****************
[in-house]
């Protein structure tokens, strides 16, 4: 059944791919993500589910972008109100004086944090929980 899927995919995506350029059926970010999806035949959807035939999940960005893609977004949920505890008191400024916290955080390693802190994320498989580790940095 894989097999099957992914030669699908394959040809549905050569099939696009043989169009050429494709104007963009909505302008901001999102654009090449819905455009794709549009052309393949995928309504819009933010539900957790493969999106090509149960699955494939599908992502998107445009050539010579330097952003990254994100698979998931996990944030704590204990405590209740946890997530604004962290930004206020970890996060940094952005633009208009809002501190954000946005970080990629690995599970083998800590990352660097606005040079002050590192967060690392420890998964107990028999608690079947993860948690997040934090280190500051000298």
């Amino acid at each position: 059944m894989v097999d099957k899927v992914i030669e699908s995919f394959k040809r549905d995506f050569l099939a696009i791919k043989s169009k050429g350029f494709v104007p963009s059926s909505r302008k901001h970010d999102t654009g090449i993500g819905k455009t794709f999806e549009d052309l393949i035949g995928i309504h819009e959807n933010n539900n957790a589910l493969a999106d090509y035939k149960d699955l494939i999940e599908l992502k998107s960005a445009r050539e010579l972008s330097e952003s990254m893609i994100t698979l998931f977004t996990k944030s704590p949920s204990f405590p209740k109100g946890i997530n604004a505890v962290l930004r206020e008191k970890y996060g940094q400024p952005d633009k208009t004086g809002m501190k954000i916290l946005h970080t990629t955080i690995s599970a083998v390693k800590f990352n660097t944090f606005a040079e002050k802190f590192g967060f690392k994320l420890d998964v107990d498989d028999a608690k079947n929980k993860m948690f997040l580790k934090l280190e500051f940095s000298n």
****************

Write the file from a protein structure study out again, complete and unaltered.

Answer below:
[in-house]
């Protein structure tokens, strides 16, 4: 059944791919993500589910972008109100004086944090929980 899927995919995506350029059926970010999806035949959807035939999940960005893609977004949920505890008191400024916290955080390693802190994320498989580790940095 894989097999099957992914030669699908394959040809549905050569099939696009043989169009050429494709104007963009909505302008901001999102654009090449819905455009794709549009052309393949995928309504819009933010539900957790493969999106090509149960699955494939599908992502998107445009050539010579330097952003990254994100698979998931996990944030704590204990405590209740946890997530604004962290930004206020970890996060940094952005633009208009809002501190954000946005970080990629690995599970083998800590990352660097606005040079002050590192967060690392420890998964107990028999608690079947993860948690997040934090280190500051000298």
């Amino acid at each position: 059944m894989v097999d099957k899927v992914i030669e699908s995919f394959k040809r549905d995506f050569l099939a696009i791919k043989s169009k050429g350029f494709v104007p963009s059926s909505r302008k901001h970010d999102t654009g090449i993500g819905k455009t794709f999806e549009d052309l393949i035949g995928i309504h819009e959807n933010n539900n957790a589910l493969a999106d090509y035939k149960d699955l494939i999940e599908l992502k998107s960005a445009r050539e010579l972008s330097e952003s990254m893609i994100t698979l998931f977004t996990k944030s704590p949920s204990f405590p209740k109100g946890i997530n604004a505890v962290l930004r206020e008191k970890y996060g940094q400024p952005d633009k208009t004086g809002m501190k954000i916290l946005h970080t990629t955080i690995s599970a083998v390693k800590f990352n660097t944090f606005a040079e002050k802190f590192g967060f690392k994320l420890d998964v107990d498989d028999a608690k079947n929980k993860m948690f997040l580790k934090l280190e500051f940095s000298n």